Thursday, September 30, 2010


I have had to find peace in the very small things the last 6 months. When you go through grief or a loss, I think part of the "defense mechanism" in us finds ways to comfort us to keep us going. I have found peace in a lot of different things that I choose to think God (and Mark) have sent my way to help me cope. If I were to go into details I am sure most would say "how wonderful" but would not believe the experience I encountered at all. That is why I will keep most of those private as it is all I have left and to me these experiences have been very meaningful.

But something you can see and maybe find some comfort in are sunsets. Mark and I loved sunsets. He would often be driving home and he would tell us to come out and meet him in front of the house so we could watch the sun go down. Many times we would be the only family out and we would say "why is everyone indoors?". He also taught Isabella at a very young age (probably 2) to say "Thank you God for the beautiful sunset!". She still says that to this day. When we see the sun set, we all think of him. It is a given. Isabella now finds the largest cloud and say "Papa is in that one because it is the biggest". Anna, which is only 19 months old, looks constantly up to the sky and is mesmerized by the clouds. Because she has heard her sister talk about the sky and Papa, Anna now relates both and points up to clouds and says "Papa". This happens just about everyday and it breaks my heart everyday. But at the same time, I see they are finding comfort in that. I also see Isabella's faith developing when she says "some day when I go to heaven I will see Papa again". I know she doesn't know much about death and she will go through many, many phases, but this is the beginning of faith for a child. I could write a whole other blog on how both girls have dealt with all of this - I am amazed.

As for me, I have never seen so many beautiful sunsets. I really am baffled by the weather this year. No spring storms and tornado warnings in the area...anytime there are storms, Lantana is clear and you can see the storms around (literally) my house, and the suns rays are so profound. I find so much comfort in those rays. They signify hope to me. Hope that I will be ok, that I will do a good job with the girls, that I will see Mark and my dad again and that I just have made it through another day.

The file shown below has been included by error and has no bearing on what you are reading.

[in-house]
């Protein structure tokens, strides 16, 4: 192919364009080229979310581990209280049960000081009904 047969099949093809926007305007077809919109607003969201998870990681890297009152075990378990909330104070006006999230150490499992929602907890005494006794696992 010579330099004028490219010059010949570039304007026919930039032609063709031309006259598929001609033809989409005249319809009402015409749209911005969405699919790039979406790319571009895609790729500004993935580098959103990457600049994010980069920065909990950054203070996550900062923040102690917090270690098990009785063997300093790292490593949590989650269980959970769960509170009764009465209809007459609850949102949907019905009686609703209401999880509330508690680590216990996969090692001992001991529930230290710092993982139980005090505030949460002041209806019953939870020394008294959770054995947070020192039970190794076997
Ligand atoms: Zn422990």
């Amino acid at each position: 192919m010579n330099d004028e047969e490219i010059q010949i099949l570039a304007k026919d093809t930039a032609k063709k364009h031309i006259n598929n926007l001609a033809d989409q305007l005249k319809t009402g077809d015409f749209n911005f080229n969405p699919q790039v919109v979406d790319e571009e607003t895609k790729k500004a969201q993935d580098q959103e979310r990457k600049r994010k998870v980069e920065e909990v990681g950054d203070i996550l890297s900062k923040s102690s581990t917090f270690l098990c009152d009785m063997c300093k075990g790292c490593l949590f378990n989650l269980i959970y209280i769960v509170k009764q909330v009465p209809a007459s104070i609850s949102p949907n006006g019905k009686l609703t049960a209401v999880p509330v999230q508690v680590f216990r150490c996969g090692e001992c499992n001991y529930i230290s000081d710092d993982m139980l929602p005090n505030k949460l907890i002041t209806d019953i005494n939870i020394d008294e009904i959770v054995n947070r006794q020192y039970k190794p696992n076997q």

The picture above is of a sunset when Judy came over for the second time since Keith passed. She and Brooks came over for dinner and we grilled out. We were talking about the sunsets and I was telling her everything I just typed above. As we were playing with the kids outside I looked up and across my backyard. I have never seen two fat large rays crossing over my house and beyond. Rays are most of the time thin and long, but most are fine. I tried to capture these two huge rays over my house because all we could say is "they just met for the first time. There are our boys watching over us". Take it as you will, but I choose to find comfort in it.

good grief...

When I knew Keith was approaching death I Googled the stages of grief:   

1) Denial and Isolation
2) Anger
3) Depression
4) Bargaining
5) Acceptance

There were about a million websites devoted to this topic, but what about the stuff no one talks about?  I would have found it very helpful to read something about the phenomenon that happens to food during crisis or tragedy.  Nobody told me that everything I tried to eat would have no taste.  As far as I was concerned, it was crumbs in my mouth and that was about it.  Nothing sounded good and it all got stuck in my throat.  I knew it was bad when my cupcake friend offered to bring me cupcakes and I couldn't even do that.  It just didn't sound good.  I was then faced with people saying, "Judy, you need to eat.  You need to take care of yourself."  What they didn't understand was that I tried, I really did, but it's hard to eat when every type of food sounds about as good as eating your own vomit. 

Another thing no one told me was that no matter what I would take to induce drowsiness, sleep would evade me.  Sleep was not my friend.  I remember thinking, "What do you do when one Ambien just isn't enough."  I didn't take two, but I didn't sleep either.  If I did nod off then I would wake up shortly after seeing Keith's body after he passed.  I couldn't get his image, specifically his hands, out of my thoughts.  I would wake up and then be haunted by the same images that caused me to wake in the first place.  Nobody told me that my dreams, nightmares, and reality would all blend together forming the perfect funk which eliminated sleep.

How about when your brain becomes mush?  What stage of grief does that fall under?  I forgot things, couldn't come up with certain words and was generally just less intelligent.  I was about as sharp as mud.  Probably about as clear as mud too.  It's similar to pregnant brain, but WAY worse.